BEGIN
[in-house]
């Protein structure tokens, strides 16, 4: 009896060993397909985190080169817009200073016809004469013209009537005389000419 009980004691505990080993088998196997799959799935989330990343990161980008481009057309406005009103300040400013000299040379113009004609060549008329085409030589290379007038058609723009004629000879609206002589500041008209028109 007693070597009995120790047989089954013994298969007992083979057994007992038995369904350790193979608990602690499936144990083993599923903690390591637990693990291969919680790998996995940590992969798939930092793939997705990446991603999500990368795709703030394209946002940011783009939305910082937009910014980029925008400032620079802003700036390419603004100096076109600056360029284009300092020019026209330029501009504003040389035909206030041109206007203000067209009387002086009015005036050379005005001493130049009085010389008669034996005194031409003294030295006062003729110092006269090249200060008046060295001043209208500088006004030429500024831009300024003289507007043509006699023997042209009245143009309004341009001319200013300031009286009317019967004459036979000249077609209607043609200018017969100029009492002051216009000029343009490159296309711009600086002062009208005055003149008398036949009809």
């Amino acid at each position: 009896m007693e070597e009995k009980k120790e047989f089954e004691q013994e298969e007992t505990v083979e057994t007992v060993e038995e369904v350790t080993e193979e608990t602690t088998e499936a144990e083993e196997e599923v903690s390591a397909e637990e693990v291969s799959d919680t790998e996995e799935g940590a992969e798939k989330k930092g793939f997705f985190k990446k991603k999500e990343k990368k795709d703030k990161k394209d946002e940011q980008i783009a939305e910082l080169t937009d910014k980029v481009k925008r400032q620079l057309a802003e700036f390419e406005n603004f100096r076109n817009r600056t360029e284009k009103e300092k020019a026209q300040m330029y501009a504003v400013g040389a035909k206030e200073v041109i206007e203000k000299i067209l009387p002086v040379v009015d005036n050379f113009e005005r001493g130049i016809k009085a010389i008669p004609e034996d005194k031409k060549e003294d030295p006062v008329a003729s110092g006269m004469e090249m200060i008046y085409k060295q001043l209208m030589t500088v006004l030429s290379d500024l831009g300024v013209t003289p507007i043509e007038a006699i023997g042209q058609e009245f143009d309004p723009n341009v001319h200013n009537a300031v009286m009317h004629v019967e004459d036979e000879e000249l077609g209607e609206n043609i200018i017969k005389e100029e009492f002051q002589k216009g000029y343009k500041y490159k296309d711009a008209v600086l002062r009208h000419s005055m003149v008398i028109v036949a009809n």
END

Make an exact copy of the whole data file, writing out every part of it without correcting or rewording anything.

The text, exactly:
[in-house]
């Protein structure tokens, strides 16, 4: 009896060993397909985190080169817009200073016809004469013209009537005389000419 009980004691505990080993088998196997799959799935989330990343990161980008481009057309406005009103300040400013000299040379113009004609060549008329085409030589290379007038058609723009004629000879609206002589500041008209028109 007693070597009995120790047989089954013994298969007992083979057994007992038995369904350790193979608990602690499936144990083993599923903690390591637990693990291969919680790998996995940590992969798939930092793939997705990446991603999500990368795709703030394209946002940011783009939305910082937009910014980029925008400032620079802003700036390419603004100096076109600056360029284009300092020019026209330029501009504003040389035909206030041109206007203000067209009387002086009015005036050379005005001493130049009085010389008669034996005194031409003294030295006062003729110092006269090249200060008046060295001043209208500088006004030429500024831009300024003289507007043509006699023997042209009245143009309004341009001319200013300031009286009317019967004459036979000249077609209607043609200018017969100029009492002051216009000029343009490159296309711009600086002062009208005055003149008398036949009809």
């Amino acid at each position: 009896m007693e070597e009995k009980k120790e047989f089954e004691q013994e298969e007992t505990v083979e057994t007992v060993e038995e369904v350790t080993e193979e608990t602690t088998e499936a144990e083993e196997e599923v903690s390591a397909e637990e693990v291969s799959d919680t790998e996995e799935g940590a992969e798939k989330k930092g793939f997705f985190k990446k991603k999500e990343k990368k795709d703030k990161k394209d946002e940011q980008i783009a939305e910082l080169t937009d910014k980029v481009k925008r400032q620079l057309a802003e700036f390419e406005n603004f100096r076109n817009r600056t360029e284009k009103e300092k020019a026209q300040m330029y501009a504003v400013g040389a035909k206030e200073v041109i206007e203000k000299i067209l009387p002086v040379v009015d005036n050379f113009e005005r001493g130049i016809k009085a010389i008669p004609e034996d005194k031409k060549e003294d030295p006062v008329a003729s110092g006269m004469e090249m200060i008046y085409k060295q001043l209208m030589t500088v006004l030429s290379d500024l831009g300024v013209t003289p507007i043509e007038a006699i023997g042209q058609e009245f143009d309004p723009n341009v001319h200013n009537a300031v009286m009317h004629v019967e004459d036979e000879e000249l077609g209607e609206n043609i200018i017969k005389e100029e009492f002051q002589k216009g000029y343009k500041y490159k296309d711009a008209v600086l002062r009208h000419s005055m003149v008398i028109v036949a009809n």